Delay forcing a panic choice
ADELAY in announcement under an education admission scheme is forcing students to opt for alternative study choices rather than be left with nothing in the end.
Introduced in February last year, the Joint Admission Scheme for Polytechnics, Technical Institutes and Colleges (JASPIC) processes applications for admission to full-time sub-degree courses at the two polytechnics and nine technical institutes and colleges.
Each Form Five or Seven graduate was invited to list a maximum of 12 non-degree study courses, following the August 9 release of the HKCEE results. The first round of offers was announced last Saturday.
Form Five graduate Cecilia Kwok Shuk-yu chose Lee Wai Lee Technical Institute's Child Care course as her first choice under JASPIC, but has decided to take Tourism Business at Bianchi of Caritas Hong Kong before the offers are made known.
'I am anxious, and do not want to wait till the offers are announced. I am frightened I will get no offer at all from any school,' she told Young Post.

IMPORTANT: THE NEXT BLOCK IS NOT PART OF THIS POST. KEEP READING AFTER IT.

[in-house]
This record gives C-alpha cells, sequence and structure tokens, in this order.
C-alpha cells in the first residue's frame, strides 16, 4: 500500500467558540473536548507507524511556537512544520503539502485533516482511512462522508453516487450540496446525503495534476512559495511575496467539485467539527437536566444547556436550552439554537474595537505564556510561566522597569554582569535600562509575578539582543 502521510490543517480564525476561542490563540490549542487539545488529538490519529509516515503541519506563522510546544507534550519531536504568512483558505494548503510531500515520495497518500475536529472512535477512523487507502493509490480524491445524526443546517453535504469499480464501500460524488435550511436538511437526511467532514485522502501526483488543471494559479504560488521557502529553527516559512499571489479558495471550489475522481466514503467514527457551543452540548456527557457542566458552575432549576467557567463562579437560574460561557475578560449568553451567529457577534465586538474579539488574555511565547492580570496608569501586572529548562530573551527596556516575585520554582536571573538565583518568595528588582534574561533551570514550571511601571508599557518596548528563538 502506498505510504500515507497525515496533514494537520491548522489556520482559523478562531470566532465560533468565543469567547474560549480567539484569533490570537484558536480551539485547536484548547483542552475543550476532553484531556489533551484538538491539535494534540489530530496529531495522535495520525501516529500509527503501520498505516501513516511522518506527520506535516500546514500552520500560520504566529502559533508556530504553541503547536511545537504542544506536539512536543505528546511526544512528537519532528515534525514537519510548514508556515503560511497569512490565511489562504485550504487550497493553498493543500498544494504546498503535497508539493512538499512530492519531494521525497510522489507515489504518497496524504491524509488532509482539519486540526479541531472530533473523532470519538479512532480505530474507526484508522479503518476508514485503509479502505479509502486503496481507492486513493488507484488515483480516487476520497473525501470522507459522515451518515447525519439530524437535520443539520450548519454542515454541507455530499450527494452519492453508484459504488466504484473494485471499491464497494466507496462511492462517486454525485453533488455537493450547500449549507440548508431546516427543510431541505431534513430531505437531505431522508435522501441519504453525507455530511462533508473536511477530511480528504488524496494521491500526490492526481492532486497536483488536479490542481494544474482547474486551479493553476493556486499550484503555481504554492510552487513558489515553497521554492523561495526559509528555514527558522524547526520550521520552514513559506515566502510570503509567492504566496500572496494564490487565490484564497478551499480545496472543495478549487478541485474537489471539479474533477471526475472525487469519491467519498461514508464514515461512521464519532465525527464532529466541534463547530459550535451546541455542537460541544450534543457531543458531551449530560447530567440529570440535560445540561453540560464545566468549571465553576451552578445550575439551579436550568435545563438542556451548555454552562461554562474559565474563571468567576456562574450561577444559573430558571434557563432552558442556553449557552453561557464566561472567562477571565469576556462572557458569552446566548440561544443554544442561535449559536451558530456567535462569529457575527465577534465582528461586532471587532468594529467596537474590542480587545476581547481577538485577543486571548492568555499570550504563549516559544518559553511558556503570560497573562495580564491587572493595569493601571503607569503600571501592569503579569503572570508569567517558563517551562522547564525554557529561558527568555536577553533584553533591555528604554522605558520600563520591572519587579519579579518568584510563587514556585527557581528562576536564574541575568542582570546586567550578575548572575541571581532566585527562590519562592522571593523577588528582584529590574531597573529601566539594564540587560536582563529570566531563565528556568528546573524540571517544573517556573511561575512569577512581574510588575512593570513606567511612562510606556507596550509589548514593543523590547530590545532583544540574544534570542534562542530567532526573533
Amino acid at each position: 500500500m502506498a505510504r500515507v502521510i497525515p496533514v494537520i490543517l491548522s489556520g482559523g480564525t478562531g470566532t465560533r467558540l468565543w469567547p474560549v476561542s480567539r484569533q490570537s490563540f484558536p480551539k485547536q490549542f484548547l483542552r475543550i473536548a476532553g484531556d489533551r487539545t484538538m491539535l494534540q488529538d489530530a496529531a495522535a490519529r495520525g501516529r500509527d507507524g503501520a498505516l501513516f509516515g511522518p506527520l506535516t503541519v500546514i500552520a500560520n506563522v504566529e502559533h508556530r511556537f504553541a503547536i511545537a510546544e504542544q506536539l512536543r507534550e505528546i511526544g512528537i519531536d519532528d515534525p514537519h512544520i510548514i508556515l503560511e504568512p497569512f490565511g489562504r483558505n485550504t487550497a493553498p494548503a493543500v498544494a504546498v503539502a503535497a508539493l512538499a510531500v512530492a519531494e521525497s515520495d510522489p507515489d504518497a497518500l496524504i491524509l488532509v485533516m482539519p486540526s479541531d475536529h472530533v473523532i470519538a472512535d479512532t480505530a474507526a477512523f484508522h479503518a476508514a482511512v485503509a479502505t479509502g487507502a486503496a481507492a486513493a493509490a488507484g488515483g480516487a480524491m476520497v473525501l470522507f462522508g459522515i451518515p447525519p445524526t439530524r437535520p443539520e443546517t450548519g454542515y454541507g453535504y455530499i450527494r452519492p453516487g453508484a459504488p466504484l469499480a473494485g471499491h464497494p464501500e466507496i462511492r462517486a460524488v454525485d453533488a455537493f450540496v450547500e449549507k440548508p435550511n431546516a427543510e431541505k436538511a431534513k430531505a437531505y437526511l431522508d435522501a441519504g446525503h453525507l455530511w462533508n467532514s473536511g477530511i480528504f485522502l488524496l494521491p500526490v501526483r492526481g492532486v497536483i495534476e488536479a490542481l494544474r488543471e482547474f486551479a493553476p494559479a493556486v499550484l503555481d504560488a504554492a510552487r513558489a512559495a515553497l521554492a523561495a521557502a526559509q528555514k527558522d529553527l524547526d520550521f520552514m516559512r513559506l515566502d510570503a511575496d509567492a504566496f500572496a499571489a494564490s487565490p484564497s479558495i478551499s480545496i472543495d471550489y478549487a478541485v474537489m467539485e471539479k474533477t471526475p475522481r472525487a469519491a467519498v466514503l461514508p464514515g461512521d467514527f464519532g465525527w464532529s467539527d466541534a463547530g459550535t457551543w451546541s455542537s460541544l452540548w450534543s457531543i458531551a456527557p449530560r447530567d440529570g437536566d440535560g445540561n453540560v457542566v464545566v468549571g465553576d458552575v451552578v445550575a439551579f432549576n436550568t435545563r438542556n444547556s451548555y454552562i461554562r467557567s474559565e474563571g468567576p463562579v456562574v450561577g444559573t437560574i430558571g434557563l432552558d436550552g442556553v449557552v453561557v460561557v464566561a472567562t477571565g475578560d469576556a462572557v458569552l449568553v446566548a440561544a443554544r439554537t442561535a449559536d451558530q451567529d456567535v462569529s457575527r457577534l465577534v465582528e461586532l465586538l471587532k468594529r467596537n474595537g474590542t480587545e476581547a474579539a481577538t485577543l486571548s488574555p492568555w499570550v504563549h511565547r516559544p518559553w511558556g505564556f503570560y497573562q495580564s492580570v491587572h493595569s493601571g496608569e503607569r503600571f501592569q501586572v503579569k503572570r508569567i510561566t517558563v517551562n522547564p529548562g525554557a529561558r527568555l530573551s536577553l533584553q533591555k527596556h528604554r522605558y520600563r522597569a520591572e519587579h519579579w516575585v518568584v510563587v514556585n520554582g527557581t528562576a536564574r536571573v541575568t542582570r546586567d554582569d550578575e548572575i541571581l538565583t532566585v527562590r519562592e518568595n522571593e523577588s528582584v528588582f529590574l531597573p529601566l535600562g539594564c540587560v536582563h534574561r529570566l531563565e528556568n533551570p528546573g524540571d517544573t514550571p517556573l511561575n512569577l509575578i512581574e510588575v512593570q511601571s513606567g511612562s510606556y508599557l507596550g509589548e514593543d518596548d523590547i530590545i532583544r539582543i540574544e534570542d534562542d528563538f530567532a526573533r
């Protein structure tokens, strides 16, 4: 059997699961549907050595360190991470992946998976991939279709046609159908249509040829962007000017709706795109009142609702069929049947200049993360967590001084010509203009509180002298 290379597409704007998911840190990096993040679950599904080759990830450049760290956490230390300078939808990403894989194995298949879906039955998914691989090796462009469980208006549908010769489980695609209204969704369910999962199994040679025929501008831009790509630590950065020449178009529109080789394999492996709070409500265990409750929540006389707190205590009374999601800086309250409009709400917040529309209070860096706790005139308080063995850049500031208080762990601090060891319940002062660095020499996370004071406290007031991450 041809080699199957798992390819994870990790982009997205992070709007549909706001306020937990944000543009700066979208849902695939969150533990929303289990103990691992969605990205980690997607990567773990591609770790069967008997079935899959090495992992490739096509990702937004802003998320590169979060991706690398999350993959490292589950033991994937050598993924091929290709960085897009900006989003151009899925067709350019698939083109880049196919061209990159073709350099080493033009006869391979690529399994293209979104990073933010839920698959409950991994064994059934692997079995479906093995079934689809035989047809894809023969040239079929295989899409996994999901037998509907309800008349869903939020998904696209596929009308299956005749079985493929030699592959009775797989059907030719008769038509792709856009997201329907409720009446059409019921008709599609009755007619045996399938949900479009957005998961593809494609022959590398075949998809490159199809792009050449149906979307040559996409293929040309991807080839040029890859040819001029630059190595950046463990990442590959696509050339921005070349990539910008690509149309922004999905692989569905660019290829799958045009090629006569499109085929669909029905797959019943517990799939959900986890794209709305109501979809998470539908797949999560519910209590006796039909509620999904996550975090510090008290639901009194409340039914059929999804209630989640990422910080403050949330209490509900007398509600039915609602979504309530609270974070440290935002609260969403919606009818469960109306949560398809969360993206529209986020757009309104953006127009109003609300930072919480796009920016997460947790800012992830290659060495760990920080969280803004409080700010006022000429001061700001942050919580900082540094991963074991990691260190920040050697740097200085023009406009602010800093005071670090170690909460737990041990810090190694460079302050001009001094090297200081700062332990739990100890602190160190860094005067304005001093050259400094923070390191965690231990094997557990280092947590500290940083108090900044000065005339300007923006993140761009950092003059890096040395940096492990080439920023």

Cecilia said fear of being 'left behind' had forced her to look for alternatives.
'I like both the subjects I have chosen, but Bianchi accepted me at my interview, while I don't know if I'll get a first choice place through JASPIC.' Echoing Cecilia was Francin Au Kin-chung, who chose Hong Kong Polytechnic's Hotel and Catering course as first choice, but is taking Hotel and Beverage at the Vocational Training Centre in Kowloon Bay.
'It takes too long for the offers to be announced,' she said. 'At first I thought it would be a good idea to start some other course until I had an offer. But now I'm not sure that I want to give up my studies here at the VTC. It's going to be a difficult decision.' A spokesman of a technical institute admitted the procedure for shortlisting under the JASPIC was taking longer than before.
'We used to have our own schedule for student admission, and we were able to inform students a week earlier,' he said.
The spokesman added, however, that the centralised scheme prevented the problem of a small number of students holding several places at different institutes, and thus avoiding wastage of places.
'In a way, the new system is fairer to the majority of applicants, as each student is given only one place in each of the 11 institutes.' About 10,000 successful applicants were offered places in the first round. The second round of offers will be announced next Tuesday.